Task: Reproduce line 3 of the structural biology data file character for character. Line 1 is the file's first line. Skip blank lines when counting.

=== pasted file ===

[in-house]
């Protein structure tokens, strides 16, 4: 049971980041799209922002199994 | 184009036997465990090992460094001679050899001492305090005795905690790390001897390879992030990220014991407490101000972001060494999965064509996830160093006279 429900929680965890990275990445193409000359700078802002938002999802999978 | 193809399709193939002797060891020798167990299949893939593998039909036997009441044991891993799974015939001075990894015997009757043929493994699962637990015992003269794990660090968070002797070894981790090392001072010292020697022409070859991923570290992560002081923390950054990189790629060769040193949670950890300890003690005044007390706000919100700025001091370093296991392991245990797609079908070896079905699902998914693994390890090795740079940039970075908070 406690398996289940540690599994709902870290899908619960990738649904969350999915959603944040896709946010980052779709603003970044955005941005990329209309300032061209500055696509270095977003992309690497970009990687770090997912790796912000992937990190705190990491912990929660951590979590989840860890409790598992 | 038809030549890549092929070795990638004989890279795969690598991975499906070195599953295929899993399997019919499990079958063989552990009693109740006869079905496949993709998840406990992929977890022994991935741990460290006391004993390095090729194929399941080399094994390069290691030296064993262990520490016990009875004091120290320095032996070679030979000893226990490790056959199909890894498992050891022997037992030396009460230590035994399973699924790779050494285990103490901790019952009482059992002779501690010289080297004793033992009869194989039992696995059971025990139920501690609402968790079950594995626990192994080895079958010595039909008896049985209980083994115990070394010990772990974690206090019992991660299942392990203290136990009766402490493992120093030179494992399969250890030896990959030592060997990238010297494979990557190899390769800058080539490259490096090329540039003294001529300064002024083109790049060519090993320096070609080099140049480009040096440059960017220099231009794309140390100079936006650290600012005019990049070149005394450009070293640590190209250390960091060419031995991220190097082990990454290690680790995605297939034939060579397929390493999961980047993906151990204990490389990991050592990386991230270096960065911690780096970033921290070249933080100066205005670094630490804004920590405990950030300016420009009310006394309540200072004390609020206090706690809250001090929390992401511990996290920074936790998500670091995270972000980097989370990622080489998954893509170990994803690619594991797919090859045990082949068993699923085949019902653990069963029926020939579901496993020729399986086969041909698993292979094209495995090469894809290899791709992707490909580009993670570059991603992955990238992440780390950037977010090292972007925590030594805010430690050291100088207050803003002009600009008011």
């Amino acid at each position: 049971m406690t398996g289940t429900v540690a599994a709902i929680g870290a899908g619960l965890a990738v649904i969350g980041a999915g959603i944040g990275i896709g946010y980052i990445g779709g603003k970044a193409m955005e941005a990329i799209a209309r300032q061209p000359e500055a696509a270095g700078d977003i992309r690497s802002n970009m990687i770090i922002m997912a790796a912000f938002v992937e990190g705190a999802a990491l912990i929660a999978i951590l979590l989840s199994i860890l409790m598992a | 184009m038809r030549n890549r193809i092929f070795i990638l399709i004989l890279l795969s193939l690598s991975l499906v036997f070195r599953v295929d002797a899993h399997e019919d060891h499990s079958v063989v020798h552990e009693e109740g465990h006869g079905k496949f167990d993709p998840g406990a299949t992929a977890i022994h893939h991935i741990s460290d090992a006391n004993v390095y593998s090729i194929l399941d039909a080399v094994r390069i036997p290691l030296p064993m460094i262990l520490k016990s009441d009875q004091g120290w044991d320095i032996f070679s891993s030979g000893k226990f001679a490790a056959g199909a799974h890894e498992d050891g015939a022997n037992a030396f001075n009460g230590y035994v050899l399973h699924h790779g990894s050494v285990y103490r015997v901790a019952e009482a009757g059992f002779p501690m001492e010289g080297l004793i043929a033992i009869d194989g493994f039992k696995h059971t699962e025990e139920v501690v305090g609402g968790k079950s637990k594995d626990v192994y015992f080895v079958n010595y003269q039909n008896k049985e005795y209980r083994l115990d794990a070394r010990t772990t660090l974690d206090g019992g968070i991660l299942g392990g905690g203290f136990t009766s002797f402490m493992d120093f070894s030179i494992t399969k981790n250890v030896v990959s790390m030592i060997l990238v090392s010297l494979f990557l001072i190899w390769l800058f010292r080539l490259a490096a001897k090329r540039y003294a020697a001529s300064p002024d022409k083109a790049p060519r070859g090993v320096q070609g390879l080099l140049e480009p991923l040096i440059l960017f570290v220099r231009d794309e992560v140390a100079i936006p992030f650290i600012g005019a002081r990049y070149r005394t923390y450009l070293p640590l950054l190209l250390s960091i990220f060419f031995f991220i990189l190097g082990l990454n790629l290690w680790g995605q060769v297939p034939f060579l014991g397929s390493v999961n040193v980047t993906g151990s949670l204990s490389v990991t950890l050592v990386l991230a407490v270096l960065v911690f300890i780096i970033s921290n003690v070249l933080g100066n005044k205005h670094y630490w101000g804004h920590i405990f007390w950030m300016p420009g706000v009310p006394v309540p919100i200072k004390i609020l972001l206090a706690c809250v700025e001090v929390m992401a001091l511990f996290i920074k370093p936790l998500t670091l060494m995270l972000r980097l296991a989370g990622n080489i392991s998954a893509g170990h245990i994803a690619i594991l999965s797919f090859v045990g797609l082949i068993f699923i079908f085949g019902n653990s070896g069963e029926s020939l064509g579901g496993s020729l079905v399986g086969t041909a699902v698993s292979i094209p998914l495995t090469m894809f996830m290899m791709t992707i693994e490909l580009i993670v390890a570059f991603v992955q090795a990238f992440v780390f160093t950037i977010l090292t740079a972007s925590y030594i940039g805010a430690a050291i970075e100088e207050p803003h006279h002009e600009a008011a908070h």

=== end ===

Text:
């Amino acid at each position: 049971m406690t398996g289940t429900v540690a599994a709902i929680g870290a899908g619960l965890a990738v649904i969350g980041a999915g959603i944040g990275i896709g946010y980052i990445g779709g603003k970044a193409m955005e941005a990329i799209a209309r300032q061209p000359e500055a696509a270095g700078d977003i992309r690497s802002n970009m990687i770090i922002m997912a790796a912000f938002v992937e990190g705190a999802a990491l912990i929660a999978i951590l979590l989840s199994i860890l409790m598992a | 184009m038809r030549n890549r193809i092929f070795i990638l399709i004989l890279l795969s193939l690598s991975l499906v036997f070195r599953v295929d002797a899993h399997e019919d060891h499990s079958v063989v020798h552990e009693e109740g465990h006869g079905k496949f167990d993709p998840g406990a299949t992929a977890i022994h893939h991935i741990s460290d090992a006391n004993v390095y593998s090729i194929l399941d039909a080399v094994r390069i036997p290691l030296p064993m460094i262990l520490k016990s009441d009875q004091g120290w044991d320095i032996f070679s891993s030979g000893k226990f001679a490790a056959g199909a799974h890894e498992d050891g015939a022997n037992a030396f001075n009460g230590y035994v050899l399973h699924h790779g990894s050494v285990y103490r015997v901790a019952e009482a009757g059992f002779p501690m001492e010289g080297l004793i043929a033992i009869d194989g493994f039992k696995h059971t699962e025990e139920v501690v305090g609402g968790k079950s637990k594995d626990v192994y015992f080895v079958n010595y003269q039909n008896k049985e005795y209980r083994l115990d794990a070394r010990t772990t660090l974690d206090g019992g968070i991660l299942g392990g905690g203290f136990t009766s002797f402490m493992d120093f070894s030179i494992t399969k981790n250890v030896v990959s790390m030592i060997l990238v090392s010297l494979f990557l001072i190899w390769l800058f010292r080539l490259a490096a001897k090329r540039y003294a020697a001529s300064p002024d022409k083109a790049p060519r070859g090993v320096q070609g390879l080099l140049e480009p991923l040096i440059l960017f570290v220099r231009d794309e992560v140390a100079i936006p992030f650290i600012g005019a002081r990049y070149r005394t923390y450009l070293p640590l950054l190209l250390s960091i990220f060419f031995f991220i990189l190097g082990l990454n790629l290690w680790g995605q060769v297939p034939f060579l014991g397929s390493v999961n040193v980047t993906g151990s949670l204990s490389v990991t950890l050592v990386l991230a407490v270096l960065v911690f300890i780096i970033s921290n003690v070249l933080g100066n005044k205005h670094y630490w101000g804004h920590i405990f007390w950030m300016p420009g706000v009310p006394v309540p919100i200072k004390i609020l972001l206090a706690c809250v700025e001090v929390m992401a001091l511990f996290i920074k370093p936790l998500t670091l060494m995270l972000r980097l296991a989370g990622n080489i392991s998954a893509g170990h245990i994803a690619i594991l999965s797919f090859v045990g797609l082949i068993f699923i079908f085949g019902n653990s070896g069963e029926s020939l064509g579901g496993s020729l079905v399986g086969t041909a699902v698993s292979i094209p998914l495995t090469m894809f996830m290899m791709t992707i693994e490909l580009i993670v390890a570059f991603v992955q090795a990238f992440v780390f160093t950037i977010l090292t740079a972007s925590y030594i940039g805010a430690a050291i970075e100088e207050p803003h006279h002009e600009a008011a908070h």